DISCLAIMER: I'm a dev rather than a DBA.
We use Log4Net to capture database interactions - lots of INFO messages, a few WARNINGs and, crucially, ERRORs. Recently our website was misbehaving and in an effort to diagnose it I looked at the Log4NetLog table.(there are currently 17756271 rows in the table.)
I realised that there was a problem with the design of the table - the useful columns [Message] and [Exception] are nvarchar(4000) and nvarchar(2000) respectively. Our code was trying to write the Exception thrown by the application but because the column wasn't wide enough it was truncating the stack trace.
So I asked our data team to run the following code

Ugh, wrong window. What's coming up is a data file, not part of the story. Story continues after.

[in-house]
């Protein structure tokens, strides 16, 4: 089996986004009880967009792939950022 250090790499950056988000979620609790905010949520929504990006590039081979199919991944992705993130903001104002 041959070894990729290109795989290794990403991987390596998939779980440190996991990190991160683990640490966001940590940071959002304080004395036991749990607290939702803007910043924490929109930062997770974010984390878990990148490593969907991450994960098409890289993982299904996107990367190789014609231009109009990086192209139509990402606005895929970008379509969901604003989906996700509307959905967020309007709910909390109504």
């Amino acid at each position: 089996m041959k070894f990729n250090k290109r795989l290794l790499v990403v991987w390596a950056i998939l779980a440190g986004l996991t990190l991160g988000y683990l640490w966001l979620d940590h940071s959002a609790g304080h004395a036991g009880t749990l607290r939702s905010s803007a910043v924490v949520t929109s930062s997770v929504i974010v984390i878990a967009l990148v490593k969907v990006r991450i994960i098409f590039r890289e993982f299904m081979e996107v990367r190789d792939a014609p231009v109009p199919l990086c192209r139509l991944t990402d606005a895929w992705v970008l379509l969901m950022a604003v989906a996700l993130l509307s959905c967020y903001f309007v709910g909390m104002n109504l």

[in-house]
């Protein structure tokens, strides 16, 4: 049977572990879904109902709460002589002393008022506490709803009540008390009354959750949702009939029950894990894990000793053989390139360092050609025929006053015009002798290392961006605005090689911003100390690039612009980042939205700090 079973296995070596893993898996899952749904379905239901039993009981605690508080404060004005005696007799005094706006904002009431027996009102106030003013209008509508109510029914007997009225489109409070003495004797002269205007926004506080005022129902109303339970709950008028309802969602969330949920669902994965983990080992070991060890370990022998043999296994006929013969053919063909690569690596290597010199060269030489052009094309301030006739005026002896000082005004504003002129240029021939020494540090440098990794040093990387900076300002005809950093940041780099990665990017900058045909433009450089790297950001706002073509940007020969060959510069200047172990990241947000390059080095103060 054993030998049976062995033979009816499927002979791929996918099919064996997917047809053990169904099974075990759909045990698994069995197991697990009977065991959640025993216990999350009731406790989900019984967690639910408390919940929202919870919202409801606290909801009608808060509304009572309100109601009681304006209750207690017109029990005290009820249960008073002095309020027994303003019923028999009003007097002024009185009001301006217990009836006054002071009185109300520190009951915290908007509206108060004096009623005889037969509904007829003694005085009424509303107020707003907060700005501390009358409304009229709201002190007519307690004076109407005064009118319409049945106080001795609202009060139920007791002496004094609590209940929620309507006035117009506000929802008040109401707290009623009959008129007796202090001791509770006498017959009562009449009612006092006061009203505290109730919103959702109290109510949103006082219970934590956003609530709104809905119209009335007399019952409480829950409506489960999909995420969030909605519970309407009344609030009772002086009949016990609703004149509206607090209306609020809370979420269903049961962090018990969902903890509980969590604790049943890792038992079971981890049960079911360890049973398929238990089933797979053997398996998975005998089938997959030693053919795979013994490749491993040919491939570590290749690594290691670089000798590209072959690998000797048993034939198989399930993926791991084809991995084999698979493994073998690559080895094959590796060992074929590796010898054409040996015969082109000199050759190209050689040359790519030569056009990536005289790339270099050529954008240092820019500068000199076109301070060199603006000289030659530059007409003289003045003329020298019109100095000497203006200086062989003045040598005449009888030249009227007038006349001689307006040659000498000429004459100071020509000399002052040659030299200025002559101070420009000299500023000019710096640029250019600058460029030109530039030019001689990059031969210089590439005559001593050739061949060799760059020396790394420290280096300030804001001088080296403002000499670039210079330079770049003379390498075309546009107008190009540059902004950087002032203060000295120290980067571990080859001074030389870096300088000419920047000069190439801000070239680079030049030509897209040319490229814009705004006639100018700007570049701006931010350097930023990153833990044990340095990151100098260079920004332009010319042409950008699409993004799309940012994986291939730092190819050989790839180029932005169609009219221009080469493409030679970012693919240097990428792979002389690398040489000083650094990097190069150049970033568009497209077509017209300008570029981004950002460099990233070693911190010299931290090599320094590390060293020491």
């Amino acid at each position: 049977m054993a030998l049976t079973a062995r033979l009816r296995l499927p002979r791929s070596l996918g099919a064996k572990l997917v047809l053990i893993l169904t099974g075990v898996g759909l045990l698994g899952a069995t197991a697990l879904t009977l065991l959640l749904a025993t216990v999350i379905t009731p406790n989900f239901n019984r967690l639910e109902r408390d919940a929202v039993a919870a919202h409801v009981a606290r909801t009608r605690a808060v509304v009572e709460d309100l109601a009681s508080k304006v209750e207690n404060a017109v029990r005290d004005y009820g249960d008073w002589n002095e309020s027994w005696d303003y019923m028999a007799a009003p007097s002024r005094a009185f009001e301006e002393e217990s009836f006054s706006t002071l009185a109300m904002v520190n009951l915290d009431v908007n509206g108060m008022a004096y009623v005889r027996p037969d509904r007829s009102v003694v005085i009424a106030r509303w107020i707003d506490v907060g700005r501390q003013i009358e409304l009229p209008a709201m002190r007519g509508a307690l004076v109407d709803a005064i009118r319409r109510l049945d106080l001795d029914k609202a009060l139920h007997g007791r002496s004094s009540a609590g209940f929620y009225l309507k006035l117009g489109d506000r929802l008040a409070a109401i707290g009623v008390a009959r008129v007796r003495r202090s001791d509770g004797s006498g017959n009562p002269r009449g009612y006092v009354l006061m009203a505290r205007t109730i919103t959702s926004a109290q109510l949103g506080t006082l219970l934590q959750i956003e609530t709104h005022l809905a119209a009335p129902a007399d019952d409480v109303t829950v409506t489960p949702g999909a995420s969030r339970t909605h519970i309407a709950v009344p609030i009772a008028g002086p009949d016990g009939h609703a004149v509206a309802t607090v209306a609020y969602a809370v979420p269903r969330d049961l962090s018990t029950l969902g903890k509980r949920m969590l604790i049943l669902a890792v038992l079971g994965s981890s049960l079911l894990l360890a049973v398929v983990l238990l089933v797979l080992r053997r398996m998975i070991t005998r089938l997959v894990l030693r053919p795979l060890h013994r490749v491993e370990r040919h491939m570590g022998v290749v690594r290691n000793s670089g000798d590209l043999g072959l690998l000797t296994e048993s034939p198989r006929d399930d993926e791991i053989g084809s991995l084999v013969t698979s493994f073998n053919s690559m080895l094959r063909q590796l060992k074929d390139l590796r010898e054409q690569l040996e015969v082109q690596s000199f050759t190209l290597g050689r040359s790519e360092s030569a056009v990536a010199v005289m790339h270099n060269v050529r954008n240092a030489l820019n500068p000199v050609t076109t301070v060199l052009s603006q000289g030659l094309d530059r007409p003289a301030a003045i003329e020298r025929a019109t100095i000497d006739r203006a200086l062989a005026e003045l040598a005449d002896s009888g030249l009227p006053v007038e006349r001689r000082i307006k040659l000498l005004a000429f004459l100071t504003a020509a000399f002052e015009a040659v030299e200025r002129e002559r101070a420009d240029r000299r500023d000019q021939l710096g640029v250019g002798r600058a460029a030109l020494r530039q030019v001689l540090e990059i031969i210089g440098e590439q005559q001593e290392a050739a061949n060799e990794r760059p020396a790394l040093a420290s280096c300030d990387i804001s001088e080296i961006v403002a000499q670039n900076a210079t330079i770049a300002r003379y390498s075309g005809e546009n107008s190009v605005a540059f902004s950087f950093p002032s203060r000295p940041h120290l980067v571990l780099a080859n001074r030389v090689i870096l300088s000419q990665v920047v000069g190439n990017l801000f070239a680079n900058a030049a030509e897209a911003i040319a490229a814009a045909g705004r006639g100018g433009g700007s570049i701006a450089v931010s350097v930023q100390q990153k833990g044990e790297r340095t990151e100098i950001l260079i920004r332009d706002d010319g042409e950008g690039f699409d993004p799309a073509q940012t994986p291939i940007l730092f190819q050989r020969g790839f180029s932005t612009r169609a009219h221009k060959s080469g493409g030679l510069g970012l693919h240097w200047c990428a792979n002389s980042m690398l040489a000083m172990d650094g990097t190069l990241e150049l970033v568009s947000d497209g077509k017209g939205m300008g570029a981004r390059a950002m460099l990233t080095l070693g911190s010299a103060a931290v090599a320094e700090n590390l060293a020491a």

ALTER TABLE [dbo].[Log4NetLog];
ALTER COLUMN [Message] nvarchar(MAX) NOT NULL;
ALTER TABLE [dbo].[Log4NetLog]
ALTER COLUMN [Exception] nvarchar(MAX) NOT NULL;
Unfortunately, because of the huge amount of data in the table this essentially took the database off-line, and thus killed the website.
I have two questions, if I may:
1. In the event of someone attempting to execute such a query in future, what is the best way to kill this running query? The database was out of action for half an hour - could this have been speeded up?
2. It would be really useful to be able to apply the DMO script above. To this end we plan a) to schedule it during the night (the website is only used in this country and has virtually no traffic at night) and b) we want to remove old records - say, any record older than 1 year. However, my instinct is that if we were to try to run a query like
([Date] < '27 September 2017')
that this would similarly crash the database. Are there any strategies that might be applied to remove huge numbers of superfluous records?